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A 1-mg dose of intravitreal triamcinolone had a safety profile superior to that of a 4-mg dose of intravitreal triamcinolone and produced visual acuity increases similar to the 4-mg groupand better than the standard-of-care group, according to the primary outcomes of a randomized clinical trial.
San Francisco-A 1-mg dose of intravitreal triamcinolone had a safety profile superior to that of a 4-mg dose of intravitreal triamcinolone and produced visual acuity (VA) increases similar to the 4-mg group and better than the standard-of-care group, according to the primary outcomes of a randomized clinical trial.
Study investigators concluded that the lower dose should be considered as a treatment option for patients with macular edema (ME) associated with central retinal vein occlusion (CRVO). Michael S. Ip, MD, highlighted the primary results of the Standard Care Versus Corticosteroid for Retinal Vein Occlusion Study (SCORE-CRVO) for the SCORE Research Study Group during retina subspecialty day at the annual meeting of the American Academy of Ophthalmology.
The SCORE Study, which was sponsored by the National Eye Institute, compared the VA outcomes in patients with ME associated with CRVO who were randomly assigned to one of two doses (1 or 4 mg) of intravitreally administered triamcinolone compared with patients who were randomly assigned to observation.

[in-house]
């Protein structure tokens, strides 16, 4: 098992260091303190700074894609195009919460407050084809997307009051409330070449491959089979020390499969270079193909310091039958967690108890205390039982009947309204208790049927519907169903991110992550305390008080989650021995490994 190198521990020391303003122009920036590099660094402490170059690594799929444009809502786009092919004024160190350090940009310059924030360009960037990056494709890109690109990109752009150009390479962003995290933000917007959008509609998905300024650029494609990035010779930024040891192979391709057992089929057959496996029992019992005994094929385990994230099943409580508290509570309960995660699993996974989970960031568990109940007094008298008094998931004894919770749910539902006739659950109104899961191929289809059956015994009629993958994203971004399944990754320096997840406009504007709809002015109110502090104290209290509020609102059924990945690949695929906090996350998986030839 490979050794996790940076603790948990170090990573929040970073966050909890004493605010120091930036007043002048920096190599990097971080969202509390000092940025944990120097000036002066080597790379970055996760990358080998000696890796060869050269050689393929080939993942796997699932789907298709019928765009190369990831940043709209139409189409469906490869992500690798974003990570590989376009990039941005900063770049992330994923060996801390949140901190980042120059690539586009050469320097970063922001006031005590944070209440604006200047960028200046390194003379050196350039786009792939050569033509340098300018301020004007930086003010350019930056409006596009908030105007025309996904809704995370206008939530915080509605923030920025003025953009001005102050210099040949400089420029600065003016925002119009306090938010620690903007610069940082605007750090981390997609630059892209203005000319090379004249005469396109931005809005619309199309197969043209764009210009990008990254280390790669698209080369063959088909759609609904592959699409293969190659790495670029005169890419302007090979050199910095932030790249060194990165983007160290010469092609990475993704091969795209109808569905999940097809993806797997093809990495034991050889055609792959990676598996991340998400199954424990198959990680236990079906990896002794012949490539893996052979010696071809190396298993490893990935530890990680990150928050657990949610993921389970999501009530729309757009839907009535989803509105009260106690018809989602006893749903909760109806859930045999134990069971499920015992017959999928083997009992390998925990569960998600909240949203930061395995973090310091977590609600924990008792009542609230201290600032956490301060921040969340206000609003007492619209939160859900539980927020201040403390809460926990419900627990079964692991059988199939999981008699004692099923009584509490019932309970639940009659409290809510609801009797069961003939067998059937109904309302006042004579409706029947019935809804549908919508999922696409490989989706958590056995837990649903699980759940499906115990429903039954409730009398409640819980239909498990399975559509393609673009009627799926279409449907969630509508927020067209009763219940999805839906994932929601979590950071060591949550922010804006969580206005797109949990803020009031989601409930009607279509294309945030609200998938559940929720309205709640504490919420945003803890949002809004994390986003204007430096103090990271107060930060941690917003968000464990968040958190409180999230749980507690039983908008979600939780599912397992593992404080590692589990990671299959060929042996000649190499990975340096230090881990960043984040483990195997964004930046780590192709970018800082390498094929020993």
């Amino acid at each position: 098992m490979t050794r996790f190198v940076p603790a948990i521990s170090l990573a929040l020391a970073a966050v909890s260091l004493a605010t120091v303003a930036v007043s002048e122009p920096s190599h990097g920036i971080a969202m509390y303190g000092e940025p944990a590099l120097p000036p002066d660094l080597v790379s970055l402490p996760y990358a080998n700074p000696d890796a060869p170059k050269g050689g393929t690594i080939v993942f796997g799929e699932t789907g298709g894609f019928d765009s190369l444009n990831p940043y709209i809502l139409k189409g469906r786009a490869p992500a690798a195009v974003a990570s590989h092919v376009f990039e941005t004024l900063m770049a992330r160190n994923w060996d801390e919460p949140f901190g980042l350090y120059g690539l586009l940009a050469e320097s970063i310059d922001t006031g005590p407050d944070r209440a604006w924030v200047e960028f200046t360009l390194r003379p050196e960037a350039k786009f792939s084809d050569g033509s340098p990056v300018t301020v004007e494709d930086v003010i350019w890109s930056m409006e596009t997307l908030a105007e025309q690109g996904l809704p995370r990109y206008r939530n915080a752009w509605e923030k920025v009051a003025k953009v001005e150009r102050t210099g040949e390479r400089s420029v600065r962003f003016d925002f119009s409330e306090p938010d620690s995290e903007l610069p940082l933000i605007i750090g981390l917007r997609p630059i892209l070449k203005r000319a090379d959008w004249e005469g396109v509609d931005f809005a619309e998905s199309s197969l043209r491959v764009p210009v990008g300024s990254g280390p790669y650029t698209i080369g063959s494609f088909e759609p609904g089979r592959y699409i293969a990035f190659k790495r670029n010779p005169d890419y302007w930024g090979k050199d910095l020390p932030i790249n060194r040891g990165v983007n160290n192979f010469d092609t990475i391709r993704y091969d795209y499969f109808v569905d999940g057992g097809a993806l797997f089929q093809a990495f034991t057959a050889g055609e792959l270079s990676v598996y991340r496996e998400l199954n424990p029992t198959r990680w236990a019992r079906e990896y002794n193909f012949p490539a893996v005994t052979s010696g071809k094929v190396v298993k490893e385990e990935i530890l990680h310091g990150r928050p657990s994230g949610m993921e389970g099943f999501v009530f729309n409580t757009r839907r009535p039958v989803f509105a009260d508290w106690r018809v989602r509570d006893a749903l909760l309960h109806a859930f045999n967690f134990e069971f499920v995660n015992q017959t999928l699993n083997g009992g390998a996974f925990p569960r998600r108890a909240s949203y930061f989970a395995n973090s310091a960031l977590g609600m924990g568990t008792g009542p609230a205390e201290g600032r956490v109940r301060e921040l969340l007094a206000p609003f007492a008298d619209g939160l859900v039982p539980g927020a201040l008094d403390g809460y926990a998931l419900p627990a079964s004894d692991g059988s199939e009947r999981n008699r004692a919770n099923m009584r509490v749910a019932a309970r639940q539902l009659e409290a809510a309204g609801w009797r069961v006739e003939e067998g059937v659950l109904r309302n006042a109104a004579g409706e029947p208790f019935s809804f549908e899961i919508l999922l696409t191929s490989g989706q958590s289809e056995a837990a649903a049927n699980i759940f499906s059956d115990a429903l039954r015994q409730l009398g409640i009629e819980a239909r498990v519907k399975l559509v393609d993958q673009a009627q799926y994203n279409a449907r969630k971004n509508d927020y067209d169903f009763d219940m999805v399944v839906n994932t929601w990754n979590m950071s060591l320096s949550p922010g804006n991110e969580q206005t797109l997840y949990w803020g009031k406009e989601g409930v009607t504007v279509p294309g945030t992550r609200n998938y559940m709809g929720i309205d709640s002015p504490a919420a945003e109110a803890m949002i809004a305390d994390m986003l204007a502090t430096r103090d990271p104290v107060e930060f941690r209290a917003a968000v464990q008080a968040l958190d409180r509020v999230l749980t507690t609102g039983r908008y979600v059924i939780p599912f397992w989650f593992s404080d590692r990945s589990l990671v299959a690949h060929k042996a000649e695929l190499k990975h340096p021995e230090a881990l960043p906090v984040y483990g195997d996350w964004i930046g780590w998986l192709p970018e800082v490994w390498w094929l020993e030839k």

The mean patient age was 68 years; most patients (91%) were Caucasian. The mean VA letter score was 51, representing about 20/100 Snellen acuity. Patients had ME for a mean of 4 months; the mean centerpoint thickness was 659 µm. At 1 year, in the observation group, patients completed 83% of the visits and in the 1- and 4-mg groups 90%. The percentages of visits completed tapered at 24 and 36 months due to common closeout, Dr. Ip said.
The mean numbers of injections in the 1- and 4-mg groups were similar, 2.2 and 2; 49% of those in the 1-mg group required a third injection compared with 32% in the 4-mg group.
The gain in the VA letter score of 15 or more was the primary outcome; 27% and 26% met that outcome in the 1- and 4-mg groups, respectively, and 7% in the observation group. Compared with the observation group, the increases in letter scores were significant (p < 0.001; odds ratio, 5 for both comparisons) in both triamcinolone groups. The difference between the two treatment groups was not significant (p = 0.97; odds ratio, 1).
"With each 4-month follow-up visit, the proportion of patients with a gain in the VA letter score of 15 letters or more was greater for both triamcinolone groups compared with the observation group," Dr. Ip said.
Conversely, when analyzed by the 4-month follow-up visit, the loss in the VA letter score increased in the observation only group compared with the two triamcinolone groups.
For each 4-month follow-up visit, the mean change from baseline in the VA letter score favored the triamcinolone groups. At month 12, the primary outcome point, the mean change was –12.5 letters in the observation group compared with –1.2 letters in the triamcinolone groups.